Mmmmmmmmmm - M is the mammalian letter, making your mouth mime the motion associated with mother's milk and infant comfort. Little wonder that m stands for mummy, maman, mama mia and childish names for mother all over the world.
This happy association makes m a relatively easy letter to teach, especially in the initial position. The main difficulties come in words such as jump and empty, where children who suffer from frequent upper respiratory tract infections often don't hear (or feel) the nasal m in a medial position. Plenty of practice with Humpty Dumpty (combining auditory, visual and articulatory awareness) can help.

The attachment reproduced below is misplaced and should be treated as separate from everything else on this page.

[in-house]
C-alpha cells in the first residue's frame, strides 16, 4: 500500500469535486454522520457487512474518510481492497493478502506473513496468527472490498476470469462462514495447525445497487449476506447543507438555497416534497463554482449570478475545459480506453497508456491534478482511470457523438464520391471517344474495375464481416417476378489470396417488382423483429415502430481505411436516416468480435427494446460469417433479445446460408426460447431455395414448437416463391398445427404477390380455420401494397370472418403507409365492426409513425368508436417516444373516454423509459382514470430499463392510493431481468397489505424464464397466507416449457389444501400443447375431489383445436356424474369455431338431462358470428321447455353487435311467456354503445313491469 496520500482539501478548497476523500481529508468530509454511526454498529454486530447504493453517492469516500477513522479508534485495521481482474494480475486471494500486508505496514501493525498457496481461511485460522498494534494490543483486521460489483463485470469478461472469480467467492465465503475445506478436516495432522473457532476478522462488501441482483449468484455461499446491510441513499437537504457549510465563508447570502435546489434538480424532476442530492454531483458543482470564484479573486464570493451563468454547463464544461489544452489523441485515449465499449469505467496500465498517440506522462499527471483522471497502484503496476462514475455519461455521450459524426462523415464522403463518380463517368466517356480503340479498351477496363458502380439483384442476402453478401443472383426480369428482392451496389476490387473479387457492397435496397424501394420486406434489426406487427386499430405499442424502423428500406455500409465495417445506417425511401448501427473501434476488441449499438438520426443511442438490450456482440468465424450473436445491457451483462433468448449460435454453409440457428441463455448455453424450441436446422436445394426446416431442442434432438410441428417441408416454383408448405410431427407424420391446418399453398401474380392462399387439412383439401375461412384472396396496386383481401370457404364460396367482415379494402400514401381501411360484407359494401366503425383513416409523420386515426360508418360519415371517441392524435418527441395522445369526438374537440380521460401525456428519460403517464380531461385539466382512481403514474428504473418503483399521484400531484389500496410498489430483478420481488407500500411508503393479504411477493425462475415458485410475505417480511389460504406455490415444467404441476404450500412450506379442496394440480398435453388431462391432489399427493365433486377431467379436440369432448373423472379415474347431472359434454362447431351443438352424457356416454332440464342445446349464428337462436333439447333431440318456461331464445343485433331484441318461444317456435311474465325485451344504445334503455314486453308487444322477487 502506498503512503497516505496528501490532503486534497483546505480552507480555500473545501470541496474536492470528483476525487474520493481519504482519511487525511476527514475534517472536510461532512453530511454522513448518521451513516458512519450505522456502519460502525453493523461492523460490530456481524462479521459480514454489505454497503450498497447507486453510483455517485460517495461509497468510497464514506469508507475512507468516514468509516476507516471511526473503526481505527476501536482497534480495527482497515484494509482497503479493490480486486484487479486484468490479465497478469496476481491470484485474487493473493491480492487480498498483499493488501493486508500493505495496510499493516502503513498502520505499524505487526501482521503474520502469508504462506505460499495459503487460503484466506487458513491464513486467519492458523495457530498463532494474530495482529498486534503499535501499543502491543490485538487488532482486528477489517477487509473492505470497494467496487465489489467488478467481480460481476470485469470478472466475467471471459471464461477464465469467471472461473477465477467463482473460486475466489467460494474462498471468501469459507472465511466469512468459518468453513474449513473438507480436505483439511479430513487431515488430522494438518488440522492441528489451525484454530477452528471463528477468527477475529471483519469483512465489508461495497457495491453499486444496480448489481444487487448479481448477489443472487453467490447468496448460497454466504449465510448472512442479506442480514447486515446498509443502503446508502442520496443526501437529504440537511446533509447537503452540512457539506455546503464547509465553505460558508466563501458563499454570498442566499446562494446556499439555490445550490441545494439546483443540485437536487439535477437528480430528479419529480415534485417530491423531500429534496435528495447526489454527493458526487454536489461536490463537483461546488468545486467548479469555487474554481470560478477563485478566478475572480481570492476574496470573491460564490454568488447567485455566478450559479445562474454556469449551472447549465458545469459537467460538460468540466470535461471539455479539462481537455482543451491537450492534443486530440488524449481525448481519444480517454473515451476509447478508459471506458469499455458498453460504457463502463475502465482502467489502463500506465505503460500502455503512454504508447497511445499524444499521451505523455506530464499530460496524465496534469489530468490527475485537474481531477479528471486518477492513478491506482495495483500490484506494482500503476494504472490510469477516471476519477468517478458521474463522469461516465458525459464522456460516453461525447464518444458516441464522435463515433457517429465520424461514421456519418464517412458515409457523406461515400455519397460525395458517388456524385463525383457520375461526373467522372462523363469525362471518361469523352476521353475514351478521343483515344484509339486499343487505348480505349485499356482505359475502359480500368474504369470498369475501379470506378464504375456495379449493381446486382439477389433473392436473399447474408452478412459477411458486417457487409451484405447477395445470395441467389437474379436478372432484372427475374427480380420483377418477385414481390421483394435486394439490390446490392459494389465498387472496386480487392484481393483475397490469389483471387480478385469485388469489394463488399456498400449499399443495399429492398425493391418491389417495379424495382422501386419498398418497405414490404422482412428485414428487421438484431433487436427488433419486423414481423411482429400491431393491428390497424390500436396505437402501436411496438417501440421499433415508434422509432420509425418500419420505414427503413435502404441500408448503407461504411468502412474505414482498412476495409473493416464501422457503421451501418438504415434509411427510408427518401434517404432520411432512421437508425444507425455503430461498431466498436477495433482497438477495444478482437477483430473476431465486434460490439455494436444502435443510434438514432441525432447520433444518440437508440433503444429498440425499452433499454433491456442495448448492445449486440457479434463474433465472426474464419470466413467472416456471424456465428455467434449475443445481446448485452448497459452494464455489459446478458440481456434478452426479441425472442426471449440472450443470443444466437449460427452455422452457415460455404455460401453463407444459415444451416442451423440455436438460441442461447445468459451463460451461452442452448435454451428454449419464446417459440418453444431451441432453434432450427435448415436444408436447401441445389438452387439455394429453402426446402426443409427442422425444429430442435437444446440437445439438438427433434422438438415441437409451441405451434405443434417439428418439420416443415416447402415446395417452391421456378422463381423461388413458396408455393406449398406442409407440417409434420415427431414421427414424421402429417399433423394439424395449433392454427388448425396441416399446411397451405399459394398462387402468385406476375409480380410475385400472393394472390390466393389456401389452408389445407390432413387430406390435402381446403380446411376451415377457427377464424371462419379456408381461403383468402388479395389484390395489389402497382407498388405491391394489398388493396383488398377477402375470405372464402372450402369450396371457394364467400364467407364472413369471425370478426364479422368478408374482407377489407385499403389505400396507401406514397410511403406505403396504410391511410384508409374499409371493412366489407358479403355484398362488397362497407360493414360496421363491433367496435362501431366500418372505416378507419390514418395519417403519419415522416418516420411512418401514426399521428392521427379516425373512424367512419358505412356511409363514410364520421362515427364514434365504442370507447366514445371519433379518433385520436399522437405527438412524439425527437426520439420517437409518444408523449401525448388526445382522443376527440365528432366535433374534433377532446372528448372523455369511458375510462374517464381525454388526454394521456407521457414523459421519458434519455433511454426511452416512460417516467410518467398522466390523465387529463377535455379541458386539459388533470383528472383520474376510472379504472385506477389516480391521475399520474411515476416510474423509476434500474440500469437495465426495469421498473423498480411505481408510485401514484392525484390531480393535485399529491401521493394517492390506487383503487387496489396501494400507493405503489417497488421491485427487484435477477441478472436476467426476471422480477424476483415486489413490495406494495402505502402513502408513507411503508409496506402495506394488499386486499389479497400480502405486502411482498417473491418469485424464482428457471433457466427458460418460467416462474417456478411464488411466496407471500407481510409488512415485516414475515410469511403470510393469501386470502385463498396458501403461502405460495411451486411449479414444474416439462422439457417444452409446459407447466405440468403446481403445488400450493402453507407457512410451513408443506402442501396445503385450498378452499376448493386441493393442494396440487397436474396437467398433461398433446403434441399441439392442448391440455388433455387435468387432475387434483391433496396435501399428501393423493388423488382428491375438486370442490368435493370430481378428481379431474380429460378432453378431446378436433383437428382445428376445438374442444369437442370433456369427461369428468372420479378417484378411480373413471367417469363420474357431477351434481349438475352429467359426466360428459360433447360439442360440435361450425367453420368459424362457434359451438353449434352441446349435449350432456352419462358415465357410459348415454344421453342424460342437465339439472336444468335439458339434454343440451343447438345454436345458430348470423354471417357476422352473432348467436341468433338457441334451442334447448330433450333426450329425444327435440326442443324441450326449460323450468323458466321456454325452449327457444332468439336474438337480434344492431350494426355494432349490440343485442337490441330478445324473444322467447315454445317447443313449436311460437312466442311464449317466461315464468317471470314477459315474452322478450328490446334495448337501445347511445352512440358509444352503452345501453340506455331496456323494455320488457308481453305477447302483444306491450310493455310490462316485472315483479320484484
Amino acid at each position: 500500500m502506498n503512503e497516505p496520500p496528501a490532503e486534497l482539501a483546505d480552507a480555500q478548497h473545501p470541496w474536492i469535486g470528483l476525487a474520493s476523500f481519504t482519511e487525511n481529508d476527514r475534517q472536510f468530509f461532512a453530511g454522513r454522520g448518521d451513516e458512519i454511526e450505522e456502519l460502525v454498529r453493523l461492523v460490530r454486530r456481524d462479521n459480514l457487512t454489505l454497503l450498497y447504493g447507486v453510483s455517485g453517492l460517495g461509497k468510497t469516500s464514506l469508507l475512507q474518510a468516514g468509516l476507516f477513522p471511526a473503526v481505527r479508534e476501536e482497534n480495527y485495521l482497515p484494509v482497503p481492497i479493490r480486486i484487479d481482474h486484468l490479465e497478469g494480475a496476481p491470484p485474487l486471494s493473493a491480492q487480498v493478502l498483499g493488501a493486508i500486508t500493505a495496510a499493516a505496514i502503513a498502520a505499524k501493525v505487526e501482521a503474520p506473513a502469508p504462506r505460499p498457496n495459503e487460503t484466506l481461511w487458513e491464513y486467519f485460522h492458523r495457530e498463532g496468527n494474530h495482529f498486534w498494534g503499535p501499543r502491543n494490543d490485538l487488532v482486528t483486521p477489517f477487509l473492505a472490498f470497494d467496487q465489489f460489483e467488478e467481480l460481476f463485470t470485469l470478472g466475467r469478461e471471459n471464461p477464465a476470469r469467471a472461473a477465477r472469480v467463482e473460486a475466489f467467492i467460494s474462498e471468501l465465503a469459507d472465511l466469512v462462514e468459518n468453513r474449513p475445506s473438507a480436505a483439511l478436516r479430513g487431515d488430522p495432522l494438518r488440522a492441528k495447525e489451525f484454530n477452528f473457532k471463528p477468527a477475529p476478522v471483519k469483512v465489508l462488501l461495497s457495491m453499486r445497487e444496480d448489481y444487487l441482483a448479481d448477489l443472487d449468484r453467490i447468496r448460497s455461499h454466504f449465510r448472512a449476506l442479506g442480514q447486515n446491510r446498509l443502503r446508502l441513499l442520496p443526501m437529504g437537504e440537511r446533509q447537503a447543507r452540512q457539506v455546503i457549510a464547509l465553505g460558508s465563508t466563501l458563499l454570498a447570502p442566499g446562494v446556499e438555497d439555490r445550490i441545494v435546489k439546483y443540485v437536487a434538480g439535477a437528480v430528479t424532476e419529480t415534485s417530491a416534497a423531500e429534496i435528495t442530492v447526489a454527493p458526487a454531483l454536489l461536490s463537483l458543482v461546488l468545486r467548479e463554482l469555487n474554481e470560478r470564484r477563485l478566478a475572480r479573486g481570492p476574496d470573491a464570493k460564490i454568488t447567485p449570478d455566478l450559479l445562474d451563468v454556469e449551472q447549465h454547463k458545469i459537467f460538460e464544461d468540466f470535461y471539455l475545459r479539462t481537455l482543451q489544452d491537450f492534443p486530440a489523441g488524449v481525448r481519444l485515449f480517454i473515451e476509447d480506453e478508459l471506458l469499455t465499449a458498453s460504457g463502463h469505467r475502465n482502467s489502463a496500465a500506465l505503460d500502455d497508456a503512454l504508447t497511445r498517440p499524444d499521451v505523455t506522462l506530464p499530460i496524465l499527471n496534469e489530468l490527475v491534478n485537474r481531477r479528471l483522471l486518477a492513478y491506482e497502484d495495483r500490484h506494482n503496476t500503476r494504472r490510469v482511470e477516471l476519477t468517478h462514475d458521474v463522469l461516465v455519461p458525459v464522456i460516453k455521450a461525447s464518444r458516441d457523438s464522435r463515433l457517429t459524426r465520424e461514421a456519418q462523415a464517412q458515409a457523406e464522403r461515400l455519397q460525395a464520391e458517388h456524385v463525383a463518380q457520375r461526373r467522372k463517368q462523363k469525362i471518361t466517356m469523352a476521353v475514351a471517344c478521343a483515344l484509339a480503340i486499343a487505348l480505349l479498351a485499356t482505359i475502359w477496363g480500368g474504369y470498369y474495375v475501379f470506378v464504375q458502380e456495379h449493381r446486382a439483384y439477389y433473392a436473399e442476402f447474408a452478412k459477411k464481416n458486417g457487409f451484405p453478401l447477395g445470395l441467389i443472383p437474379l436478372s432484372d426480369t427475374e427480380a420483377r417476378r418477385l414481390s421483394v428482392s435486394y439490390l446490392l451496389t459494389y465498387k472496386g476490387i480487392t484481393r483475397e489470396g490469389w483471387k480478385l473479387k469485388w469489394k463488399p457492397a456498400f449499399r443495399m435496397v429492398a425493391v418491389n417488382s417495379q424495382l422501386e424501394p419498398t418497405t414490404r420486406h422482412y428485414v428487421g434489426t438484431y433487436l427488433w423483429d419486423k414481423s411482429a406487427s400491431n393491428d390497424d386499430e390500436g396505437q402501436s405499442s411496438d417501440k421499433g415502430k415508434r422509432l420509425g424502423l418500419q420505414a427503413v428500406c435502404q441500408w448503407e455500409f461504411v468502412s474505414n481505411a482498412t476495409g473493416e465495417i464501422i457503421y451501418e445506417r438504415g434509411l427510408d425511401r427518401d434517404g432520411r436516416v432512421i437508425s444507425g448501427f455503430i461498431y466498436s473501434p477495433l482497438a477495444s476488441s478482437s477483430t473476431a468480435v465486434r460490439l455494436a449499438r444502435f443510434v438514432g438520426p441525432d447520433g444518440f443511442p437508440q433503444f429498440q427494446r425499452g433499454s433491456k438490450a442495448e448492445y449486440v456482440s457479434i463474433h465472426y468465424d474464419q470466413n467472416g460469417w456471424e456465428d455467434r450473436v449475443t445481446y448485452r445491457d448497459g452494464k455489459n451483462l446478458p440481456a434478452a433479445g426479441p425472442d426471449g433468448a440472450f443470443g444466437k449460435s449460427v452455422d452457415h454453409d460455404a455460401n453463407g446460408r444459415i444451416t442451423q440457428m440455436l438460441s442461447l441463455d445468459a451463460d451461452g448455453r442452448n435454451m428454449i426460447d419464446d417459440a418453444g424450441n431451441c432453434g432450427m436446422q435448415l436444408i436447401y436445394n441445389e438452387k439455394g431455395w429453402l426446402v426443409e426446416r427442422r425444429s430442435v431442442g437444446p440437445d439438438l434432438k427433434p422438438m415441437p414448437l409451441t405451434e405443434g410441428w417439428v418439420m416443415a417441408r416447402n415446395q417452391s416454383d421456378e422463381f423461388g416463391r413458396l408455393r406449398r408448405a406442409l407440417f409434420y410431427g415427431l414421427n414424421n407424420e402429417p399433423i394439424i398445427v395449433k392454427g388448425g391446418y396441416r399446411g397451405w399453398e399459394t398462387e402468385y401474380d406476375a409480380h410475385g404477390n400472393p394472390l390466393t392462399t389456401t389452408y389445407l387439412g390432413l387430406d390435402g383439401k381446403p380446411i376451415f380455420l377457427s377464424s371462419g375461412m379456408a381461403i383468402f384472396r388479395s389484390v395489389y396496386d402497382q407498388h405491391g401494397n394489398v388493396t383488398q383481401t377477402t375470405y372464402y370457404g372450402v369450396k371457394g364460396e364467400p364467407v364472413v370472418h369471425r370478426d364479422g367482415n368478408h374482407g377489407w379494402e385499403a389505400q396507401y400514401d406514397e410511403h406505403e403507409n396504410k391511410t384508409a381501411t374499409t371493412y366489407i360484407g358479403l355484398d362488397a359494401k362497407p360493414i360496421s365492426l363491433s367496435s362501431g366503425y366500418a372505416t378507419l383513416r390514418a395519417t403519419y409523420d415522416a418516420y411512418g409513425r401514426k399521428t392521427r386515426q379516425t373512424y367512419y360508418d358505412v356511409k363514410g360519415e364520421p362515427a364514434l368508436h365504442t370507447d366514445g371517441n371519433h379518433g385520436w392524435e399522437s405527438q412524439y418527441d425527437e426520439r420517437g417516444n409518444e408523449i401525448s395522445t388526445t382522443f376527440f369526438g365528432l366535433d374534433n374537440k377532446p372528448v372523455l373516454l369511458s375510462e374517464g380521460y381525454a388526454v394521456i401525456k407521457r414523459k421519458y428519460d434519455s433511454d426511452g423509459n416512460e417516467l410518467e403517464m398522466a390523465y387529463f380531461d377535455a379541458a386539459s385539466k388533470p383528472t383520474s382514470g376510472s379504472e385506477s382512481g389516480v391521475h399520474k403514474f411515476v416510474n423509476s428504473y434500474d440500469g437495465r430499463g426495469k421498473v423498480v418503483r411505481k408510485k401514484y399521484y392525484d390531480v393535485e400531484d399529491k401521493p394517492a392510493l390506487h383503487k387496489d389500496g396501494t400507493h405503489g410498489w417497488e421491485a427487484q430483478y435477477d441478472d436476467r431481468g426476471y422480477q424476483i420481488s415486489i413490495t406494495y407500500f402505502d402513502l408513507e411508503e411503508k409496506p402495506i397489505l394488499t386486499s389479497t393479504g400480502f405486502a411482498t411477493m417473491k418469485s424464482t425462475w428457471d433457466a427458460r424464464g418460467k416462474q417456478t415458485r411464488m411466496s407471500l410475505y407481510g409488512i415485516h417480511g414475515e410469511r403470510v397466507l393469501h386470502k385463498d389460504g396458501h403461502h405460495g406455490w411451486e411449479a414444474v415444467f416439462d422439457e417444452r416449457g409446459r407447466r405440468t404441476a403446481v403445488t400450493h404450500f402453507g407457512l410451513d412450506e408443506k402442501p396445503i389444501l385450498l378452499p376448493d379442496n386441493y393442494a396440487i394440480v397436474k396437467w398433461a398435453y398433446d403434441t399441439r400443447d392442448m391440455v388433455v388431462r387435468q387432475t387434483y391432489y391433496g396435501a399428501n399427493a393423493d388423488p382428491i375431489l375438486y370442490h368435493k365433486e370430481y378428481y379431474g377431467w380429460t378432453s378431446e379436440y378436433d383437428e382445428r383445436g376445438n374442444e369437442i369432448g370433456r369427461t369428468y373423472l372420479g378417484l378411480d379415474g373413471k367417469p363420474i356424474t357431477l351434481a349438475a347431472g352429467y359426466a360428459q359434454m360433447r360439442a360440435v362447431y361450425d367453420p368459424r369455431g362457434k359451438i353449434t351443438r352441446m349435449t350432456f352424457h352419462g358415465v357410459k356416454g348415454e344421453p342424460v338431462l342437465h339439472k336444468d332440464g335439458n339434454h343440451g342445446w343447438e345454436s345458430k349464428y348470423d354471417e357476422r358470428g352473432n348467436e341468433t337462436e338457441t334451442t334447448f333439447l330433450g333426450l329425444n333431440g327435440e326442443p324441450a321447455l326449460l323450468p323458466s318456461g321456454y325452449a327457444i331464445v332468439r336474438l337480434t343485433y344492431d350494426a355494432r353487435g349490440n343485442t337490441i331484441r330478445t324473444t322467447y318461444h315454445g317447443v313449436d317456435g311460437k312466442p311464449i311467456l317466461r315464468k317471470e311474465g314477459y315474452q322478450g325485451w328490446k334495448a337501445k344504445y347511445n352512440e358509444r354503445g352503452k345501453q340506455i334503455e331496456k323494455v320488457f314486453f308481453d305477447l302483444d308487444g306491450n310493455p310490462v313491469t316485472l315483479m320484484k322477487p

Otherwise, the only things to remember about m are that it sometimes doubles (common, summer, mammal) to keep a preceding vowel short, and in one useful word from the Ancient Greek it is silent (mnemonic).
Mind you, it's a foolhardy claim that teaching any aspect of phonics and spelling is easy. M also appears in one of the consonant blends - sm, which seems straightforward until you see it from a five-year-old's point of view.
A teacher I met asked one of her Year 1 class to find three "sm pictures" in a set of cards (the targets were smoke, Smarties and a smiley face), and was surprised when he returned clutching pictures of a ladder, a car and a woman. However, as the little boy explained, these were indeed sm pictures:
"That's sm'ladder, that's sm'car and that's sm'mum." Mmmmmmmmmm.